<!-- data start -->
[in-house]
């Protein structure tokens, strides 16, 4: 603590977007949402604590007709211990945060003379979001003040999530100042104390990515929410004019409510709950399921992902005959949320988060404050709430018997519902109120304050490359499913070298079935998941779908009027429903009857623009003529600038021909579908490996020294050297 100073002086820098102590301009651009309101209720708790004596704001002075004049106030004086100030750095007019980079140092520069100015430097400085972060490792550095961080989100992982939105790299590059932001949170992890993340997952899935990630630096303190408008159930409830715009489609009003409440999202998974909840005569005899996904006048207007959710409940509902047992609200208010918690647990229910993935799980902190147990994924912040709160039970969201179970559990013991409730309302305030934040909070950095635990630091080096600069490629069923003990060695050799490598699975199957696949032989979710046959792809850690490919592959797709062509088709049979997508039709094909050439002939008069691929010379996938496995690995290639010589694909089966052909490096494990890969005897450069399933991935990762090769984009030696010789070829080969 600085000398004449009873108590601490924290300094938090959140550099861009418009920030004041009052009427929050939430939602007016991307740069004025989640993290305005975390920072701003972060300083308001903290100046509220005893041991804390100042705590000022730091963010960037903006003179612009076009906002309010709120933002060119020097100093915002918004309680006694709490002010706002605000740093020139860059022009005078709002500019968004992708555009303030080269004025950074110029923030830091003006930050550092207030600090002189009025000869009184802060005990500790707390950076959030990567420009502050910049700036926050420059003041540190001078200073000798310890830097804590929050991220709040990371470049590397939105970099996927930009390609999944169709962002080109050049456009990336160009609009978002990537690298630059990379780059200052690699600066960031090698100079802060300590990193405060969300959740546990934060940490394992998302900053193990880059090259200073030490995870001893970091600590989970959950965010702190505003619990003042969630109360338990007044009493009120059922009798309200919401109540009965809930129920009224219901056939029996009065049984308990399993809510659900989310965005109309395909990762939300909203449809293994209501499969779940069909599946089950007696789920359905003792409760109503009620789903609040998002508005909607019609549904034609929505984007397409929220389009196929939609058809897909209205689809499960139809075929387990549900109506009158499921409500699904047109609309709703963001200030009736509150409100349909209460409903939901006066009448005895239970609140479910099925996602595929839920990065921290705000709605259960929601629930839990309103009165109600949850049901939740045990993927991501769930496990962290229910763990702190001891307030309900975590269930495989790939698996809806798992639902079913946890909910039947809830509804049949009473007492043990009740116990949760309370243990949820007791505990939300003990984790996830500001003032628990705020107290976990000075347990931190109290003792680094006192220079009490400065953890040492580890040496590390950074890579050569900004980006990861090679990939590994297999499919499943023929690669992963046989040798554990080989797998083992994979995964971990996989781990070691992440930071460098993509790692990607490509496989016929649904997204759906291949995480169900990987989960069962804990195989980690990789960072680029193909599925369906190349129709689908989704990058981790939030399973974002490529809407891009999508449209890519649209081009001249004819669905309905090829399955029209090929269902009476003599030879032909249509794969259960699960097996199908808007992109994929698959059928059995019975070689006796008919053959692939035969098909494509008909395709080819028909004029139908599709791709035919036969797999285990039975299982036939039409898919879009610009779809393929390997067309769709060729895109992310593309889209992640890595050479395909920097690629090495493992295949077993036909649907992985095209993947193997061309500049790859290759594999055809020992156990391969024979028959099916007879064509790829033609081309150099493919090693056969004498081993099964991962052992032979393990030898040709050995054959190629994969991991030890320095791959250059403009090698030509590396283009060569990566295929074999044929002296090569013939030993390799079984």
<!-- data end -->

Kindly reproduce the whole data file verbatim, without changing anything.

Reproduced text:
[in-house]
């Protein structure tokens, strides 16, 4: 603590977007949402604590007709211990945060003379979001003040999530100042104390990515929410004019409510709950399921992902005959949320988060404050709430018997519902109120304050490359499913070298079935998941779908009027429903009857623009003529600038021909579908490996020294050297 100073002086820098102590301009651009309101209720708790004596704001002075004049106030004086100030750095007019980079140092520069100015430097400085972060490792550095961080989100992982939105790299590059932001949170992890993340997952899935990630630096303190408008159930409830715009489609009003409440999202998974909840005569005899996904006048207007959710409940509902047992609200208010918690647990229910993935799980902190147990994924912040709160039970969201179970559990013991409730309302305030934040909070950095635990630091080096600069490629069923003990060695050799490598699975199957696949032989979710046959792809850690490919592959797709062509088709049979997508039709094909050439002939008069691929010379996938496995690995290639010589694909089966052909490096494990890969005897450069399933991935990762090769984009030696010789070829080969 600085000398004449009873108590601490924290300094938090959140550099861009418009920030004041009052009427929050939430939602007016991307740069004025989640993290305005975390920072701003972060300083308001903290100046509220005893041991804390100042705590000022730091963010960037903006003179612009076009906002309010709120933002060119020097100093915002918004309680006694709490002010706002605000740093020139860059022009005078709002500019968004992708555009303030080269004025950074110029923030830091003006930050550092207030600090002189009025000869009184802060005990500790707390950076959030990567420009502050910049700036926050420059003041540190001078200073000798310890830097804590929050991220709040990371470049590397939105970099996927930009390609999944169709962002080109050049456009990336160009609009978002990537690298630059990379780059200052690699600066960031090698100079802060300590990193405060969300959740546990934060940490394992998302900053193990880059090259200073030490995870001893970091600590989970959950965010702190505003619990003042969630109360338990007044009493009120059922009798309200919401109540009965809930129920009224219901056939029996009065049984308990399993809510659900989310965005109309395909990762939300909203449809293994209501499969779940069909599946089950007696789920359905003792409760109503009620789903609040998002508005909607019609549904034609929505984007397409929220389009196929939609058809897909209205689809499960139809075929387990549900109506009158499921409500699904047109609309709703963001200030009736509150409100349909209460409903939901006066009448005895239970609140479910099925996602595929839920990065921290705000709605259960929601629930839990309103009165109600949850049901939740045990993927991501769930496990962290229910763990702190001891307030309900975590269930495989790939698996809806798992639902079913946890909910039947809830509804049949009473007492043990009740116990949760309370243990949820007791505990939300003990984790996830500001003032628990705020107290976990000075347990931190109290003792680094006192220079009490400065953890040492580890040496590390950074890579050569900004980006990861090679990939590994297999499919499943023929690669992963046989040798554990080989797998083992994979995964971990996989781990070691992440930071460098993509790692990607490509496989016929649904997204759906291949995480169900990987989960069962804990195989980690990789960072680029193909599925369906190349129709689908989704990058981790939030399973974002490529809407891009999508449209890519649209081009001249004819669905309905090829399955029209090929269902009476003599030879032909249509794969259960699960097996199908808007992109994929698959059928059995019975070689006796008919053959692939035969098909494509008909395709080819028909004029139908599709791709035919036969797999285990039975299982036939039409898919879009610009779809393929390997067309769709060729895109992310593309889209992640890595050479395909920097690629090495493992295949077993036909649907992985095209993947193997061309500049790859290759594999055809020992156990391969024979028959099916007879064509790829033609081309150099493919090693056969004498081993099964991962052992032979393990030898040709050995054959190629994969991991030890320095791959250059403009090698030509590396283009060569990566295929074999044929002296090569013939030993390799079984």